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313.4(K) Mere Variations of Coloring

 

313.4(K) Mere Variations of Coloring

 

Color is one of the basic building blocks for pictorial, graphic, and sculptural works. The U.S. Copyright Office may register an original combination or arrangement of colors if it results in a pictorial, graphic, or sculptural work that qualifies as an original work of authorship. See Copyright Registration for Colorized Versions of Black and White Motion Pictures, 52 Fed. Reg. 23,443, 23,445 (June 22, 1987).

 

The Office cannot register a claim to copyright in color in and of itself or a system for matching pairs and sets of colors. See 17 U.S.C. § 102 (B). Likewise, the Office cannot register mere variations in coloring, regardless of whether the variations are made by hand, by computer, or any other process. 37 C.F.R. § 202.1 (A). If the author merely added or changed a few colors that appear in a preexisting work of authorship or merely added, changed, or combined expected or familiar sets or pairs of colors, the Office may communicate with the applicant or may refuse to register the claim. Similarly, the Office may communicate or refuse registration for a compilation of colors if the colors merely enhance the visual display of a chart, table, graph, device, or other article.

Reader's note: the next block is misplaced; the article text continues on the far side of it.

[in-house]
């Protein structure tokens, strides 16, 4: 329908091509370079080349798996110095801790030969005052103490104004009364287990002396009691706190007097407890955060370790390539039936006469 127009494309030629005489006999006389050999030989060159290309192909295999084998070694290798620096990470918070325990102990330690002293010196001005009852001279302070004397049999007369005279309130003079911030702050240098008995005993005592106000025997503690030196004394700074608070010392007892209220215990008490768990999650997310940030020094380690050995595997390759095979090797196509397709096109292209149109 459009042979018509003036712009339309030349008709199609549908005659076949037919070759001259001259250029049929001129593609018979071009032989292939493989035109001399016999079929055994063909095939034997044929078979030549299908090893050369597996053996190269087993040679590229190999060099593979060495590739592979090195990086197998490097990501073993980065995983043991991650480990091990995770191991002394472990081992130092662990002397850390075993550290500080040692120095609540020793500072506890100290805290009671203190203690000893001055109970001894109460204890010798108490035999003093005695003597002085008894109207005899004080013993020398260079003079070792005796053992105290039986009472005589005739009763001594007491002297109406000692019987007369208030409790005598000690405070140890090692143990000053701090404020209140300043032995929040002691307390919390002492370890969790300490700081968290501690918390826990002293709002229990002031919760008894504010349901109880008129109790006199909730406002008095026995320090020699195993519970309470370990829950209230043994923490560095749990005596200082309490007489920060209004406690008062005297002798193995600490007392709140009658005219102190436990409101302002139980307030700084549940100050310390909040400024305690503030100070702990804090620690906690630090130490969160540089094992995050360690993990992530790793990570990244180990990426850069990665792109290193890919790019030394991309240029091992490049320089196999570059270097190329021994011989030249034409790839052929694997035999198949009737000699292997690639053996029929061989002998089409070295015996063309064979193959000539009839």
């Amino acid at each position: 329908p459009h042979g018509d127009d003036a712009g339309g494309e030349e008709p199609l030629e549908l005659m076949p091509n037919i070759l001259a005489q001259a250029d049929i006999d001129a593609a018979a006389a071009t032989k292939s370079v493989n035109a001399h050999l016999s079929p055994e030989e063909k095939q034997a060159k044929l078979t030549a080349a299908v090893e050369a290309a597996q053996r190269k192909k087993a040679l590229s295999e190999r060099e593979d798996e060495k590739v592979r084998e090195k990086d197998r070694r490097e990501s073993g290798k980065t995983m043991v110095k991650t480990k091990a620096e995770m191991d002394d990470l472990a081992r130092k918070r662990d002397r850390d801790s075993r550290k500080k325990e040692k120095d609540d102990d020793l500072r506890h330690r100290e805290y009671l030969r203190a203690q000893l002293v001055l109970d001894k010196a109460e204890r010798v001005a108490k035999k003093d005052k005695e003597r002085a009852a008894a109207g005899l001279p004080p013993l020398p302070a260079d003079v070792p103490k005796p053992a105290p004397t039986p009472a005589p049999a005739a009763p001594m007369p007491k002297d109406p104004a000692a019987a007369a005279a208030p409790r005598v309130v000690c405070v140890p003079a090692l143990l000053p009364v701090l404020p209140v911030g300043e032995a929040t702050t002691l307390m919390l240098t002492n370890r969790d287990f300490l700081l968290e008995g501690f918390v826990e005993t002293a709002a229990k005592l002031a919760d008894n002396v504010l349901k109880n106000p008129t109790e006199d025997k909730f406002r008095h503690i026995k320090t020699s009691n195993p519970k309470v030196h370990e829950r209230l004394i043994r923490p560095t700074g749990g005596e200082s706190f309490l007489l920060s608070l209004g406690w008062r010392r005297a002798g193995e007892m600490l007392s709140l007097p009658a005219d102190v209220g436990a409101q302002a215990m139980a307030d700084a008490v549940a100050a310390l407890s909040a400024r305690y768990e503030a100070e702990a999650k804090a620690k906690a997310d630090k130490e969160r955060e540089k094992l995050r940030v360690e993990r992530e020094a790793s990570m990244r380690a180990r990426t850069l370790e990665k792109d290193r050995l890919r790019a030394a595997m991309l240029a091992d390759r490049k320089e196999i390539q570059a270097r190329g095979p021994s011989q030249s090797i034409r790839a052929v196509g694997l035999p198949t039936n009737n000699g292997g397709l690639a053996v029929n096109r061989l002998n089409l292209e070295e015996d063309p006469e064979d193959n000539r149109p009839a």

Examples:

 

• Creating a new version of a fabric design where the colors red and blue are substituted for the colors yellow and green.

 

• Producing three greeting cards containing the same visual and textual content where the only difference is that each card is printed in a different color.

 

• Making a few minor changes in a preexisting work of authorship, such as simple tone-overs or color overlays.

 

• Using color as a simple form of typographic ornamentation.

 

• Using color to enhance sonar imaging or x-rays, sonograms, echocardiograms, magnetic resonance imaging, or the like.

 

• Removing all the color from a preexisting work of authorship.

 

For additional information concerning color, see Chapter 900, Section 906.3.